By this time, Brazil’s railway system had all-but collapsed, and also goods were rarely transported by ship along the coast. Instead, almost all transport was by road, which was why the highways had an army of truck drivers. As any other category of workers, they were heavily exploited, sleeping very little and travelling for days on end along the country’s poorly-maintained highways, in fear of thieves and corrupt policemen. Nevertheless, they were awesome guys who had their own subculture and a great sense of camaraderie. They knew all the curves, bumps and potholes ahead, as well as the good and bad spots in terms of safety, food, fun and women. All of them had great stories and the cliché girlfriends, or even families, at every stop.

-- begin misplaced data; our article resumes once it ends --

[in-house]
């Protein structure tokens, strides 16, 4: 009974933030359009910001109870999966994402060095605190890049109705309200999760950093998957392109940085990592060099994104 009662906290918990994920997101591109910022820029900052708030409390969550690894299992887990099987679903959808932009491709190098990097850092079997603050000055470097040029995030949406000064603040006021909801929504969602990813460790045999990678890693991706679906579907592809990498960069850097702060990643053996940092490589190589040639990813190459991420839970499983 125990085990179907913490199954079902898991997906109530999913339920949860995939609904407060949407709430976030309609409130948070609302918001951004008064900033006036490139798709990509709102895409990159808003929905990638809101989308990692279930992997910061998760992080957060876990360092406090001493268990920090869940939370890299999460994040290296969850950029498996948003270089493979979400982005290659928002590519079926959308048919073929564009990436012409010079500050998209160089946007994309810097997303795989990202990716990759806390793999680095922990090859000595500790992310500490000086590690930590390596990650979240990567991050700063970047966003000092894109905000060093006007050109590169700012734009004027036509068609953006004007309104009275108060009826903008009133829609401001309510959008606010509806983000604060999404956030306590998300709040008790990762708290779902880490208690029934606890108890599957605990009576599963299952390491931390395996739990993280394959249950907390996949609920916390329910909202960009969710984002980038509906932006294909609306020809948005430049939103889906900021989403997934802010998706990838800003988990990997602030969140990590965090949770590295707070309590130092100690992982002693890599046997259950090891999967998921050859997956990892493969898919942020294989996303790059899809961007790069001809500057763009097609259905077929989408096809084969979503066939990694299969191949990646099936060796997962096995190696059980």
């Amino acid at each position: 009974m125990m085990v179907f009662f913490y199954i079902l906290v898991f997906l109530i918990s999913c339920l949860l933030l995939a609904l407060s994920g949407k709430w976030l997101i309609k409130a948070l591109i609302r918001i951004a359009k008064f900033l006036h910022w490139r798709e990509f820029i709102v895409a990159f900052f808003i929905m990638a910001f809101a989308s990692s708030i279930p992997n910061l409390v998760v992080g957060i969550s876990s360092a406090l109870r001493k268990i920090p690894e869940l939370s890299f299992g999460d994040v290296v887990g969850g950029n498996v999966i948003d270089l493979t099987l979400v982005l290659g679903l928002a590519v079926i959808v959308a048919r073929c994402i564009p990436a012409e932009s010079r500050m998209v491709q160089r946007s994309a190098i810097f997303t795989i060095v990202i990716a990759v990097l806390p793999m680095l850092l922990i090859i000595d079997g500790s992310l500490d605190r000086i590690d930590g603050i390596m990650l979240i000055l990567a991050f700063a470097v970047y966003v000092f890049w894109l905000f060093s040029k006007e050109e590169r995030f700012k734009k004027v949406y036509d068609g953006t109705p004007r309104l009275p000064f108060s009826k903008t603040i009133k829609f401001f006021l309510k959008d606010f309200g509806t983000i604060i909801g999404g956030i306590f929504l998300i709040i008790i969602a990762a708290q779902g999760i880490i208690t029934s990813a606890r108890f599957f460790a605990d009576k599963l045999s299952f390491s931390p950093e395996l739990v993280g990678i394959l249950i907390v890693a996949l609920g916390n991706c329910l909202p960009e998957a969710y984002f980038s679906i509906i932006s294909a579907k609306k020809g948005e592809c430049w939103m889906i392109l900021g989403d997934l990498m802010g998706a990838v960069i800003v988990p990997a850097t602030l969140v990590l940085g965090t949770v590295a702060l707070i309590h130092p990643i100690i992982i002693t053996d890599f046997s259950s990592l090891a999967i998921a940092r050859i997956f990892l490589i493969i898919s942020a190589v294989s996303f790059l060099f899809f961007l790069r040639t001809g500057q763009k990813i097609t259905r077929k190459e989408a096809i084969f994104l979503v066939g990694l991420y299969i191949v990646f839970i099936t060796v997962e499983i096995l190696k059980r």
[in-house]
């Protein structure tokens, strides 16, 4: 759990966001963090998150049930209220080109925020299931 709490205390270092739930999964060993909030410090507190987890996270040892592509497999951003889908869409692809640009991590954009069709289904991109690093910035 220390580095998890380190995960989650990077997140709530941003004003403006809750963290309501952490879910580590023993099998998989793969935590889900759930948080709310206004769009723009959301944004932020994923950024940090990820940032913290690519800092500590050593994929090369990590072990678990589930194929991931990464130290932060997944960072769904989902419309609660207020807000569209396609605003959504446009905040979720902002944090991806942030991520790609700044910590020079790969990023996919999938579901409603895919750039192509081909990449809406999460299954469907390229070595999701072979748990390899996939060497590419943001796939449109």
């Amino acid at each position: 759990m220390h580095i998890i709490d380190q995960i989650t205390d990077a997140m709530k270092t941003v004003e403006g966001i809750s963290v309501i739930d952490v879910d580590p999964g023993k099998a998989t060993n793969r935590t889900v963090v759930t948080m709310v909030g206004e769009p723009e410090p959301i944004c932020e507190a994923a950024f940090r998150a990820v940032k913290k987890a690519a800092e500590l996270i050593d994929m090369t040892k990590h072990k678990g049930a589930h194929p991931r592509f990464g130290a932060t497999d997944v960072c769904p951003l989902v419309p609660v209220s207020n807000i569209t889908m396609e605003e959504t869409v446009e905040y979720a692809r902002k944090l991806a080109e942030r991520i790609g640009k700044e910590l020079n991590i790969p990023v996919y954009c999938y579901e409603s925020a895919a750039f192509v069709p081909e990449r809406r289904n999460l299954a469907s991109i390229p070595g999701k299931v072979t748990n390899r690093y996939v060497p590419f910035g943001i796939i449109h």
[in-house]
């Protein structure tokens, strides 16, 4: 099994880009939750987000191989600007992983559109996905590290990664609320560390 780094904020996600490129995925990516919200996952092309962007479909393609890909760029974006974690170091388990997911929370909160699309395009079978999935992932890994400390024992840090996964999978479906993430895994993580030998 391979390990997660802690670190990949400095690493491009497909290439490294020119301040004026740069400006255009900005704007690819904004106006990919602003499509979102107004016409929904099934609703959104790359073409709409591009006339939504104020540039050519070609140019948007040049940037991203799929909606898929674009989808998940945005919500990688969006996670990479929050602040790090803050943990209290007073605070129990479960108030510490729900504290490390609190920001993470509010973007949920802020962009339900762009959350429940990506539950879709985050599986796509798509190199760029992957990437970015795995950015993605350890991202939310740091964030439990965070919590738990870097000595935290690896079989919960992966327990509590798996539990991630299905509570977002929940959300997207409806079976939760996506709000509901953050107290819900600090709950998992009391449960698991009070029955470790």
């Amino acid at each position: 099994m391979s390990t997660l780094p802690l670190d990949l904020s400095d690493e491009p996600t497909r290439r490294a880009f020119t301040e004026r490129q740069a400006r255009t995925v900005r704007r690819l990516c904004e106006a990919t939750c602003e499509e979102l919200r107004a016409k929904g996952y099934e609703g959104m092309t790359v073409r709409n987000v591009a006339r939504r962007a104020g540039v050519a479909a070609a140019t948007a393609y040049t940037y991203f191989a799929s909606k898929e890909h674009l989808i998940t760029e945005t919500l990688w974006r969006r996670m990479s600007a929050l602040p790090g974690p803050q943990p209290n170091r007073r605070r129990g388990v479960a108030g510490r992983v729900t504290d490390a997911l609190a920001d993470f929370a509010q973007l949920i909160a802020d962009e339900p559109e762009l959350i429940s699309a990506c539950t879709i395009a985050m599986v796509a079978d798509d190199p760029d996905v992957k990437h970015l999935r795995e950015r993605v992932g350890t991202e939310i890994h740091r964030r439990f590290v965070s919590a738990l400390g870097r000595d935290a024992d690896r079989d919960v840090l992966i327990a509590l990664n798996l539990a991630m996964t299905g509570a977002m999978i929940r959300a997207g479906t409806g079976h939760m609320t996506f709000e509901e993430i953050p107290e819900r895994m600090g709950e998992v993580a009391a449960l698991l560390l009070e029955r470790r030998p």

Most rides were with the driver in his cabin where they normally had a good-sized bed where we could take turns in sleeping but sometimes we were in the back, experiencing the unprotected magic of the highway. Together with the feeling of freedom that the constant wind and the open highway provided, at night there were be shooting stars above the moonlit hills, while during the day there was the strong sun bringing out the sweet smell of sugar cane from the plantations on either side of the highway.

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Lost Samba Chapter 11/01 – Discovering Bahia

Part17My precocious and unusual career choice stirred things at home and, without any knowledge of the film business nor how to react to the unexpected decision, my parents did their best to respond. The wisest option would be to study cinema abroad, more specifically in the UK, but for that to happen, I would have to take the O-Levels. This was a difficult exam one took when one was around 16 in order to proceed to the next stage of the British educational system: the even harder A-Levels, the entrance exam for British universities.